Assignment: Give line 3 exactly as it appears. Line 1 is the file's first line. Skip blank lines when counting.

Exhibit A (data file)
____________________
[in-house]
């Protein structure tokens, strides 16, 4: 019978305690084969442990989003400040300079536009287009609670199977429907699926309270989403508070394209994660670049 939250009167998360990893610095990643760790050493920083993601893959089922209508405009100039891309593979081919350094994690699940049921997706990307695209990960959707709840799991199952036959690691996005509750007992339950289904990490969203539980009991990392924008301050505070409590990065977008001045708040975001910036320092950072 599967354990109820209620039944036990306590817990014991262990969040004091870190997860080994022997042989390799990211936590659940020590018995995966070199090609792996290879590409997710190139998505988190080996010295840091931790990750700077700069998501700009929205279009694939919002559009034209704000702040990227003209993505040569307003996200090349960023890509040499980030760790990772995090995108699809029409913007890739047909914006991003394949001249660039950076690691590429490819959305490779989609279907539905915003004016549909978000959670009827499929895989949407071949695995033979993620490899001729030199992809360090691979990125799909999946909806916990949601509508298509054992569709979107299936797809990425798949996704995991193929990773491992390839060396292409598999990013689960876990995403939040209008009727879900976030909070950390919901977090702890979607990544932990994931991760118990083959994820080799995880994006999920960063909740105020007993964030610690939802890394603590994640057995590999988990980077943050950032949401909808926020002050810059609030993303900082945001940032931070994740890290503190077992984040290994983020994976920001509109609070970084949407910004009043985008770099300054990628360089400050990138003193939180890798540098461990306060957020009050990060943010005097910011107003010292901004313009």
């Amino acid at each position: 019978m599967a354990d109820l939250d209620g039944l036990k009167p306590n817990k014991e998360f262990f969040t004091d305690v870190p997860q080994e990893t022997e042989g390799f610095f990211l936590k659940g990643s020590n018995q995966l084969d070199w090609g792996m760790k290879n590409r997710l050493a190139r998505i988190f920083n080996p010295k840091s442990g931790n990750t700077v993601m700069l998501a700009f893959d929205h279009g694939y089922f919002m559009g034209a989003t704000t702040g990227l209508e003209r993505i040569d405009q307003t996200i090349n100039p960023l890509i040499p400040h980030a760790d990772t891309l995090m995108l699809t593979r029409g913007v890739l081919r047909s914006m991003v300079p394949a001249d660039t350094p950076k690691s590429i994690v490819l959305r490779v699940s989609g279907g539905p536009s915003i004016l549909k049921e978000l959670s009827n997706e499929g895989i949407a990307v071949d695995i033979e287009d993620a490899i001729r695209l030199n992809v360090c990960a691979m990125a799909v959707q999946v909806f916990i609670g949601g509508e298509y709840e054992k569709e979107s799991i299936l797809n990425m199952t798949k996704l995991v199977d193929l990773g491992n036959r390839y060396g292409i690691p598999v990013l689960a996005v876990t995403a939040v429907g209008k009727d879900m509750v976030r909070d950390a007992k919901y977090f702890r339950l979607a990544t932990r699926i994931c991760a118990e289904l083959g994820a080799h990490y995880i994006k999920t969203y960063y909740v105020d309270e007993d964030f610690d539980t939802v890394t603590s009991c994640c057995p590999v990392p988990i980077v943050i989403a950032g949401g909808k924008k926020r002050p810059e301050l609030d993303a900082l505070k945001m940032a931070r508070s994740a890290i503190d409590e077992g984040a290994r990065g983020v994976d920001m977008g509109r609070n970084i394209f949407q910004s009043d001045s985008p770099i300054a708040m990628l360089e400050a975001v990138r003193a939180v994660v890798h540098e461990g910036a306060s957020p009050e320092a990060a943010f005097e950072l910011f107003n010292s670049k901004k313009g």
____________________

């Amino acid at each position: 019978m599967a354990d109820l939250d209620g039944l036990k009167p306590n817990k014991e998360f262990f969040t004091d305690v870190p997860q080994e990893t022997e042989g390799f610095f990211l936590k659940g990643s020590n018995q995966l084969d070199w090609g792996m760790k290879n590409r997710l050493a190139r998505i988190f920083n080996p010295k840091s442990g931790n990750t700077v993601m700069l998501a700009f893959d929205h279009g694939y089922f919002m559009g034209a989003t704000t702040g990227l209508e003209r993505i040569d405009q307003t996200i090349n100039p960023l890509i040499p400040h980030a760790d990772t891309l995090m995108l699809t593979r029409g913007v890739l081919r047909s914006m991003v300079p394949a001249d660039t350094p950076k690691s590429i994690v490819l959305r490779v699940s989609g279907g539905p536009s915003i004016l549909k049921e978000l959670s009827n997706e499929g895989i949407a990307v071949d695995i033979e287009d993620a490899i001729r695209l030199n992809v360090c990960a691979m990125a799909v959707q999946v909806f916990i609670g949601g509508e298509y709840e054992k569709e979107s799991i299936l797809n990425m199952t798949k996704l995991v199977d193929l990773g491992n036959r390839y060396g292409i690691p598999v990013l689960a996005v876990t995403a939040v429907g209008k009727d879900m509750v976030r909070d950390a007992k919901y977090f702890r339950l979607a990544t932990r699926i994931c991760a118990e289904l083959g994820a080799h990490y995880i994006k999920t969203y960063y909740v105020d309270e007993d964030f610690d539980t939802v890394t603590s009991c994640c057995p590999v990392p988990i980077v943050i989403a950032g949401g909808k924008k926020r002050p810059e301050l609030d993303a900082l505070k945001m940032a931070r508070s994740a890290i503190d409590e077992g984040a290994r990065g983020v994976d920001m977008g509109r609070n970084i394209f949407q910004s009043d001045s985008p770099i300054a708040m990628l360089e400050a975001v990138r003193a939180v994660v890798h540098e461990g910036a306060s957020p009050e320092a990060a943010f005097e950072l910011f107003n010292s670049k901004k313009g």